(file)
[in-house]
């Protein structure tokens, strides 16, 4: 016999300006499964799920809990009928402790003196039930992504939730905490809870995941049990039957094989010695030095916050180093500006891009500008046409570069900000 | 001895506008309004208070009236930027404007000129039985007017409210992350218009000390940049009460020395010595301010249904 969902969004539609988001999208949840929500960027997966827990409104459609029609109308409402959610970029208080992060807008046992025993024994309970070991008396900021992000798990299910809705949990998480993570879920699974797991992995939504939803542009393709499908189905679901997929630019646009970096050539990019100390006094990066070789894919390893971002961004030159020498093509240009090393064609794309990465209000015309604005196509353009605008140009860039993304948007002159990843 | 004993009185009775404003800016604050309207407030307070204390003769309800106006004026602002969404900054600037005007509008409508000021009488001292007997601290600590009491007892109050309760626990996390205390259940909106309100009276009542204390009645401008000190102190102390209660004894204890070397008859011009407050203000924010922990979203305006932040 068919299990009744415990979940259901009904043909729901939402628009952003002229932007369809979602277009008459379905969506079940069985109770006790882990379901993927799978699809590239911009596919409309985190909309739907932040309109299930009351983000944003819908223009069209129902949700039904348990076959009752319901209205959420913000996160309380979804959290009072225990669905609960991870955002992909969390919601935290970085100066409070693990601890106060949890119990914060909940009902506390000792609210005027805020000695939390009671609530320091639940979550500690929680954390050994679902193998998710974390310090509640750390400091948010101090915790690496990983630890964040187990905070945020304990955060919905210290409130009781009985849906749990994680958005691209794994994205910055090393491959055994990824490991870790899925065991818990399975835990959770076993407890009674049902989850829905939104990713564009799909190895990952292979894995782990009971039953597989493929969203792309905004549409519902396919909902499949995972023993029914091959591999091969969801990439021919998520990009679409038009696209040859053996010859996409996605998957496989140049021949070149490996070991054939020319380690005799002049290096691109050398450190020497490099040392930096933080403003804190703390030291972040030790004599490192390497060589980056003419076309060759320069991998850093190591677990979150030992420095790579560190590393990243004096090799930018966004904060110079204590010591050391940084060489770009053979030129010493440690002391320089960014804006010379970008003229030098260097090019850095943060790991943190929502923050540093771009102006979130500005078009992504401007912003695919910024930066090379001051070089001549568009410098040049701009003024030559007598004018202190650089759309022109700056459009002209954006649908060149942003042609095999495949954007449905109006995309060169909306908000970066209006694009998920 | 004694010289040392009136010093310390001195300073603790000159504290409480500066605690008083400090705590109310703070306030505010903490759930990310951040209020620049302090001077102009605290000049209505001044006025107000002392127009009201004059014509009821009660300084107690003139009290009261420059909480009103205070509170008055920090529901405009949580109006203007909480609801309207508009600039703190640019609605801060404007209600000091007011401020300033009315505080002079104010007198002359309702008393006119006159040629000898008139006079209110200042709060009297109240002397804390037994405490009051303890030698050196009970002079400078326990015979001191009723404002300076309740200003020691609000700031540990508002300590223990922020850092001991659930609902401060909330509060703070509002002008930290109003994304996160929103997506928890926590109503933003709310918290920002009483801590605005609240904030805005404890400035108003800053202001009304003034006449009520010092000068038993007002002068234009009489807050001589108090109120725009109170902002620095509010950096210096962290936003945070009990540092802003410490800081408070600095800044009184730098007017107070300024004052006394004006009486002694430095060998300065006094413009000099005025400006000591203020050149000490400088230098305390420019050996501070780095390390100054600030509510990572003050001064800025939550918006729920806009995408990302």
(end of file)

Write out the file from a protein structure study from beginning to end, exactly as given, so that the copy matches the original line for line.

[in-house]
């Protein structure tokens, strides 16, 4: 016999300006499964799920809990009928402790003196039930992504939730905490809870995941049990039957094989010695030095916050180093500006891009500008046409570069900000 | 001895506008309004208070009236930027404007000129039985007017409210992350218009000390940049009460020395010595301010249904 969902969004539609988001999208949840929500960027997966827990409104459609029609109308409402959610970029208080992060807008046992025993024994309970070991008396900021992000798990299910809705949990998480993570879920699974797991992995939504939803542009393709499908189905679901997929630019646009970096050539990019100390006094990066070789894919390893971002961004030159020498093509240009090393064609794309990465209000015309604005196509353009605008140009860039993304948007002159990843 | 004993009185009775404003800016604050309207407030307070204390003769309800106006004026602002969404900054600037005007509008409508000021009488001292007997601290600590009491007892109050309760626990996390205390259940909106309100009276009542204390009645401008000190102190102390209660004894204890070397008859011009407050203000924010922990979203305006932040 068919299990009744415990979940259901009904043909729901939402628009952003002229932007369809979602277009008459379905969506079940069985109770006790882990379901993927799978699809590239911009596919409309985190909309739907932040309109299930009351983000944003819908223009069209129902949700039904348990076959009752319901209205959420913000996160309380979804959290009072225990669905609960991870955002992909969390919601935290970085100066409070693990601890106060949890119990914060909940009902506390000792609210005027805020000695939390009671609530320091639940979550500690929680954390050994679902193998998710974390310090509640750390400091948010101090915790690496990983630890964040187990905070945020304990955060919905210290409130009781009985849906749990994680958005691209794994994205910055090393491959055994990824490991870790899925065991818990399975835990959770076993407890009674049902989850829905939104990713564009799909190895990952292979894995782990009971039953597989493929969203792309905004549409519902396919909902499949995972023993029914091959591999091969969801990439021919998520990009679409038009696209040859053996010859996409996605998957496989140049021949070149490996070991054939020319380690005799002049290096691109050398450190020497490099040392930096933080403003804190703390030291972040030790004599490192390497060589980056003419076309060759320069991998850093190591677990979150030992420095790579560190590393990243004096090799930018966004904060110079204590010591050391940084060489770009053979030129010493440690002391320089960014804006010379970008003229030098260097090019850095943060790991943190929502923050540093771009102006979130500005078009992504401007912003695919910024930066090379001051070089001549568009410098040049701009003024030559007598004018202190650089759309022109700056459009002209954006649908060149942003042609095999495949954007449905109006995309060169909306908000970066209006694009998920 | 004694010289040392009136010093310390001195300073603790000159504290409480500066605690008083400090705590109310703070306030505010903490759930990310951040209020620049302090001077102009605290000049209505001044006025107000002392127009009201004059014509009821009660300084107690003139009290009261420059909480009103205070509170008055920090529901405009949580109006203007909480609801309207508009600039703190640019609605801060404007209600000091007011401020300033009315505080002079104010007198002359309702008393006119006159040629000898008139006079209110200042709060009297109240002397804390037994405490009051303890030698050196009970002079400078326990015979001191009723404002300076309740200003020691609000700031540990508002300590223990922020850092001991659930609902401060909330509060703070509002002008930290109003994304996160929103997506928890926590109503933003709310918290920002009483801590605005609240904030805005404890400035108003800053202001009304003034006449009520010092000068038993007002002068234009009489807050001589108090109120725009109170902002620095509010950096210096962290936003945070009990540092802003410490800081408070600095800044009184730098007017107070300024004052006394004006009486002694430095060998300065006094413009000099005025400006000591203020050149000490400088230098305390420019050996501070780095390390100054600030509510990572003050001064800025939550918006729920806009995408990302």